was born. There was no room in the lodging place. The Child was laid, therefore, in a manger that was intended for the feeding of cattle.
But humble as were the surroundings of the newborn King, his birth was not without manifestations of glory. Luke 2:8–20. Shepherds, keeping watch in the fields by night, heard a multitude of the heavenly host praising God and saying, "Glory to God in the highest, and on earth peace among men in whom he is well pleased." The shepherds went then to see the sign which had been made known to them. It was a strange sign indeed—Christ the Lord, the promised King, wrapped in swaddling clothes and lying in a manger!
Luke 2:21–38; Matthew 2:1–12
Forty days after the birth of Jesus, Joseph and Mary made the offering according to the Old Testament law, and presented the Child, as the first-born, to the Lord in the Temple at Jerusalem. Luke 2:21–38. Then they must have returned to Bethlehem, for it was at Bethlehem that gifts were presented by Wise Men from the East. Matt. 2:1–12. The Wise Men had been guided to Bethlehem partly by a wonderful star which they had first seen in their own country, and partly by questions which were answered by the scribes.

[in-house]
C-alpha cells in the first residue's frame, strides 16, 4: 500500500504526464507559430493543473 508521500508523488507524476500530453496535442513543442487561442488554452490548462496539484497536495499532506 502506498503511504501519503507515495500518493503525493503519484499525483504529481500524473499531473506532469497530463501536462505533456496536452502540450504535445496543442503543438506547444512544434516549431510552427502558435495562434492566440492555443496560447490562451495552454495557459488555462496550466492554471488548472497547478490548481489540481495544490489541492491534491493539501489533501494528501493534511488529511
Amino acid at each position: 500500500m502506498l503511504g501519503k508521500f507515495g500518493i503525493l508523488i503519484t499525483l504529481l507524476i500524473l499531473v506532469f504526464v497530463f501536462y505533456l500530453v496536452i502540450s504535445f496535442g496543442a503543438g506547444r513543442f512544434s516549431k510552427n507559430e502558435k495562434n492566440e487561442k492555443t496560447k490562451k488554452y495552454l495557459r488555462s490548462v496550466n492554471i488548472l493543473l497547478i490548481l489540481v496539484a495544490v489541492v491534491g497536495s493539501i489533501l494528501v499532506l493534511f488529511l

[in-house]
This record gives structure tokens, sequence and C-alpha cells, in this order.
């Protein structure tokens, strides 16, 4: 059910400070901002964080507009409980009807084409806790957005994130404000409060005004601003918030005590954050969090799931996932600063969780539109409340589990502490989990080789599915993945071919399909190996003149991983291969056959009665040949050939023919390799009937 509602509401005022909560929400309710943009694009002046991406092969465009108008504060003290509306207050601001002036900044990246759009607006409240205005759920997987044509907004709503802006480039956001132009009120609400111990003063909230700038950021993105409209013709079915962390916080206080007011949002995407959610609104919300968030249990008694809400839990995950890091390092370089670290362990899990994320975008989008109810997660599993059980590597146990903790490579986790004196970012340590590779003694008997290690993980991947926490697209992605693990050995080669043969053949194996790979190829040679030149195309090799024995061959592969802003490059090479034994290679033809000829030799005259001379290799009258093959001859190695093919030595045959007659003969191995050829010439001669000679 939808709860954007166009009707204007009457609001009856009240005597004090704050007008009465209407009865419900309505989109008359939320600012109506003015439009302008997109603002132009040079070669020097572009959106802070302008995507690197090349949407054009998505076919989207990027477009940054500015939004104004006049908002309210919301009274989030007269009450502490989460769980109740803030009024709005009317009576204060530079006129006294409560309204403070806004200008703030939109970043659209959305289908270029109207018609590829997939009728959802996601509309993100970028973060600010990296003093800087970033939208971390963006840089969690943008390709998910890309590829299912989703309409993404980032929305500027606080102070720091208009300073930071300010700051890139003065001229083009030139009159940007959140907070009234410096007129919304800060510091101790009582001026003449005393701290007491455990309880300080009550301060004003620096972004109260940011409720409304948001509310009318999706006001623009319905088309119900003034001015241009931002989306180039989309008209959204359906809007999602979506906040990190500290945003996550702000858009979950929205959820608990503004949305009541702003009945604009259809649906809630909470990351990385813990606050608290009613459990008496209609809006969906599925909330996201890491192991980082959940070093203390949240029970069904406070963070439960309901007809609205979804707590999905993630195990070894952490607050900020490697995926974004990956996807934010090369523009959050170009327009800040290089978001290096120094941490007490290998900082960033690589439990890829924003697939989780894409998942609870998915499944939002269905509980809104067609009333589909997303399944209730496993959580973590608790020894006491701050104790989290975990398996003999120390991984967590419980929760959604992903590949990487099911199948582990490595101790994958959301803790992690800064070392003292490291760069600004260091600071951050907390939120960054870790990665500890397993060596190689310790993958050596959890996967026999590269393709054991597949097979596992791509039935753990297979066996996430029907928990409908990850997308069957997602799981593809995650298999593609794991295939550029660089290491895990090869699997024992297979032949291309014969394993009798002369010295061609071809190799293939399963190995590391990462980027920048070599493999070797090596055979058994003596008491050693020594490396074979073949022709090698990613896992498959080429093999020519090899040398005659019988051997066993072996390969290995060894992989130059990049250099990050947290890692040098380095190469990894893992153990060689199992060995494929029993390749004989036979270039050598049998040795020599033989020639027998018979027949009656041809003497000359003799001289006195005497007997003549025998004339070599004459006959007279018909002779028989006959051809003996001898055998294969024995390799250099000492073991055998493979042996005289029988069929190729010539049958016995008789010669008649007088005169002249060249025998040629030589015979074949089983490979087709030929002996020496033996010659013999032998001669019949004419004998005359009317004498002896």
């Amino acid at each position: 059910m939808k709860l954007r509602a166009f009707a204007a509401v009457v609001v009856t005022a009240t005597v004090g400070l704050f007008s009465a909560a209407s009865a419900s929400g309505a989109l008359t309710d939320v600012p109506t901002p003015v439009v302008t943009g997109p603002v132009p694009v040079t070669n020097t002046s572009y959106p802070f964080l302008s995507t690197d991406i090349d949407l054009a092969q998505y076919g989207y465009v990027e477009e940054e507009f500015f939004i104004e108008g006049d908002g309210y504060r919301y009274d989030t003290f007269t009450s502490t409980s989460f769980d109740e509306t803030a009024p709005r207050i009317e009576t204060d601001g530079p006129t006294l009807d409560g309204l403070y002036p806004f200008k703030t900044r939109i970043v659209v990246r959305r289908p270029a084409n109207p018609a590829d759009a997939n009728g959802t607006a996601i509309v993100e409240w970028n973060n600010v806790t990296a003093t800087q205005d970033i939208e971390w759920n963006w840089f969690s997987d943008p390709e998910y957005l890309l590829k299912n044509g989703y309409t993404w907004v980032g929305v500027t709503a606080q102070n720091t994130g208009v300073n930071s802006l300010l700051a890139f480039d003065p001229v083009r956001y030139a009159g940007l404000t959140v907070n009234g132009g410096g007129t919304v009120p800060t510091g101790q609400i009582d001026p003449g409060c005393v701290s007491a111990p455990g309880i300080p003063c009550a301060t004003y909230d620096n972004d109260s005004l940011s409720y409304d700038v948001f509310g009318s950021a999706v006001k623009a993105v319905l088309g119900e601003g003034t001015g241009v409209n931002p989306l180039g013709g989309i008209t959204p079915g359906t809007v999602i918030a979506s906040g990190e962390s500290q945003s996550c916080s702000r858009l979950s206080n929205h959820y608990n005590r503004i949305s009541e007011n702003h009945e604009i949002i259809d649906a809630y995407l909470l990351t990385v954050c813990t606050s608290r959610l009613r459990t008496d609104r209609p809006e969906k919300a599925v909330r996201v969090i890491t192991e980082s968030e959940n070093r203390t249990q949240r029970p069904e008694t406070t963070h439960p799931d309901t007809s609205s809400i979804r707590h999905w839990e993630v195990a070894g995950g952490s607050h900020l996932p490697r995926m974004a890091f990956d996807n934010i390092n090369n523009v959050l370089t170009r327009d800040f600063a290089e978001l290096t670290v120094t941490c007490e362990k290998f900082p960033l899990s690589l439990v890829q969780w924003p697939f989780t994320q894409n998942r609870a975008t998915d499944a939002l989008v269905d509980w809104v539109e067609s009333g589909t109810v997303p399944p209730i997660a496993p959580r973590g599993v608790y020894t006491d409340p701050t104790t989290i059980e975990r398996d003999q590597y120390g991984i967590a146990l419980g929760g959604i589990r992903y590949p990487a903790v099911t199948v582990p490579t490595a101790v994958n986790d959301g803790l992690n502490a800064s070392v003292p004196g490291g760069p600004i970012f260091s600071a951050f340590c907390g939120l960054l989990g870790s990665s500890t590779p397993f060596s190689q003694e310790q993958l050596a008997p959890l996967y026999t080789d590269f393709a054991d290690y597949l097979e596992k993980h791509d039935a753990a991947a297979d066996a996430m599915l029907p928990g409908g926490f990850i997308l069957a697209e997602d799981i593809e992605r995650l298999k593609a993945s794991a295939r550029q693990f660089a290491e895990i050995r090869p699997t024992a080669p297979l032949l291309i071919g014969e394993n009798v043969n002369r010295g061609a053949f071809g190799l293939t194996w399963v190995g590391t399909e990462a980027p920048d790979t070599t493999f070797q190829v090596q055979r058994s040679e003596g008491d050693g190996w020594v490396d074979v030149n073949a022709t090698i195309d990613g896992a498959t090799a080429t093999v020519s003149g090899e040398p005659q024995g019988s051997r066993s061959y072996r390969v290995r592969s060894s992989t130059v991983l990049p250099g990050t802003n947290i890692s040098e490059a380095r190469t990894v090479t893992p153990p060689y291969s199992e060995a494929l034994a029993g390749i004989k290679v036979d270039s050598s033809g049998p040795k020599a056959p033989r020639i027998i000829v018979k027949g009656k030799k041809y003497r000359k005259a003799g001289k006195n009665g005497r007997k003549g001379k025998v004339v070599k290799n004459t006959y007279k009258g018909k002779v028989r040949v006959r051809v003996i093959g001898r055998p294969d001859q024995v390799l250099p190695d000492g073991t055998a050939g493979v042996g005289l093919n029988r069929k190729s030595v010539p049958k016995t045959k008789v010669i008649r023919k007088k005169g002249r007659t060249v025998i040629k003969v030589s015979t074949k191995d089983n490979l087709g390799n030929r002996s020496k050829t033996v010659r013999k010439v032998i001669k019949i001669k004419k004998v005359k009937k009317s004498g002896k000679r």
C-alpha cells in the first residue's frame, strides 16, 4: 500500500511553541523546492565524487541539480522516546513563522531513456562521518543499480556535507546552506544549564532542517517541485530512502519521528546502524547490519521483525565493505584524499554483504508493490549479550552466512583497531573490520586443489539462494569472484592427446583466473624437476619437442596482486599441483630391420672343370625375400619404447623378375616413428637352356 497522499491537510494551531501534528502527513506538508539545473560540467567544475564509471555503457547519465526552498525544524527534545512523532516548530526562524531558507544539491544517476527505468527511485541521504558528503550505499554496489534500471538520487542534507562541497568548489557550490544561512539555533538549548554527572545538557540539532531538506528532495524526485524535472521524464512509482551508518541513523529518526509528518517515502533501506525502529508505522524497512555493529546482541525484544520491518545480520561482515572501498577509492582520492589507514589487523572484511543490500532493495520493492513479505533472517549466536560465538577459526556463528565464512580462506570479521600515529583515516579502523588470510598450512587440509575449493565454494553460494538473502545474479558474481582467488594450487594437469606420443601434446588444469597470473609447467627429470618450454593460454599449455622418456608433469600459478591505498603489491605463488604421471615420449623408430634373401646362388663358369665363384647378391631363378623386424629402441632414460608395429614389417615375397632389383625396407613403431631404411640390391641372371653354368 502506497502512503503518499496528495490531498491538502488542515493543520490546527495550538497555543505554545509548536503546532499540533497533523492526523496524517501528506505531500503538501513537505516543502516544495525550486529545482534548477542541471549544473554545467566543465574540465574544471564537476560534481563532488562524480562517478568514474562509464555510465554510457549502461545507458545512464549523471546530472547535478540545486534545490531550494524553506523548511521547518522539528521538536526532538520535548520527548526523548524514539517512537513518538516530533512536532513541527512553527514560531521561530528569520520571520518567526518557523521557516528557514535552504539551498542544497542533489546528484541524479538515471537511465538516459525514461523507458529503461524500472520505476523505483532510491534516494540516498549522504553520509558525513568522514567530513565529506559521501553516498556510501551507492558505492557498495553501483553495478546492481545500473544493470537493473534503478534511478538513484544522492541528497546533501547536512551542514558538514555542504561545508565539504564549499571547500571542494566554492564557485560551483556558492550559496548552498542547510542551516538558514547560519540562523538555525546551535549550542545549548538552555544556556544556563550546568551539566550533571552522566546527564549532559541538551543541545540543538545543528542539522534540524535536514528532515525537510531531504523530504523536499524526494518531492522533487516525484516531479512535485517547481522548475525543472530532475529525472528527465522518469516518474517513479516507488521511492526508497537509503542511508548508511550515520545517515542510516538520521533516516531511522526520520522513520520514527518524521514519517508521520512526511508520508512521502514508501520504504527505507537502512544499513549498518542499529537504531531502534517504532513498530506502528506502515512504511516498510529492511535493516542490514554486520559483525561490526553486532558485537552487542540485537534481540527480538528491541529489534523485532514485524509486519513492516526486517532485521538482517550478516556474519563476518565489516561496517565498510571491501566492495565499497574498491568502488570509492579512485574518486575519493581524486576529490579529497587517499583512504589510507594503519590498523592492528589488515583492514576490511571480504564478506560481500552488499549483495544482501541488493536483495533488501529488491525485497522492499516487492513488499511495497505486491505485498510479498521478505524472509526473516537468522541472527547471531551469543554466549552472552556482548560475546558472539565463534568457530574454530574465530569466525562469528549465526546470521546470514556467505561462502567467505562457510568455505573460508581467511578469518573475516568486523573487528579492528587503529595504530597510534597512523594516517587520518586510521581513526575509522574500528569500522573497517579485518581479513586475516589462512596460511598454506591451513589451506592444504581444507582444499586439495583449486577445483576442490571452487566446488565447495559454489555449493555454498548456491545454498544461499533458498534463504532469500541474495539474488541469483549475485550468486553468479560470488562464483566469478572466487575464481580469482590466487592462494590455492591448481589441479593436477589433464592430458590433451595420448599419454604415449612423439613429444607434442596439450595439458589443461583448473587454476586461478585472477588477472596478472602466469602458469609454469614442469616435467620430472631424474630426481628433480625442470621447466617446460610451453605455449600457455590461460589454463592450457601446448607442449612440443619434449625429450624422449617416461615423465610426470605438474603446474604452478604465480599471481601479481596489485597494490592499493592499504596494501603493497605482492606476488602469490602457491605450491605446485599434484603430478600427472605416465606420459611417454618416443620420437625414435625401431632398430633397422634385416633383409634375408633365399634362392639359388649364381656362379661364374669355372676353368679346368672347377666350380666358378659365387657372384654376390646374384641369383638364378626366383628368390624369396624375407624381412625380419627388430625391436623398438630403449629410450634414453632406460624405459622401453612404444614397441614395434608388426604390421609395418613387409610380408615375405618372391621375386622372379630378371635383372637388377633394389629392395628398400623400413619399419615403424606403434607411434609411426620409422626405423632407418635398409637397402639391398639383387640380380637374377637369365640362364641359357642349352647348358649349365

But the life of the infant Saviour was not all to be a hearing of angels' songs and a reception of gold and frankincense and myrrh. The Lord had come to suffer for the sins of the world, and the last great suffering on the cross was anticipated by the persecution which came in the early days. Matt. 2:13–18. The suspicions of Herod, the jealous king, had been aroused by the questions of the Wise Men. He sent to Bethlehem to put a possible rival out of the way. But it was too late. The king's rage was vented upon the innocent children of the little town, but God had cared for the infant Saviour. The Lord was finally to die for the sins of the world. But meanwhile many words of wisdom and grace were to fall from his lips; his hour was not yet come. Joseph was warned of God in a dream, and took the young Child and his mother away to Egypt, out of the way of harm, until Herod the Great was dead. Then they returned to Nazareth, where the Child was to spend long, quiet years of preparation for his work.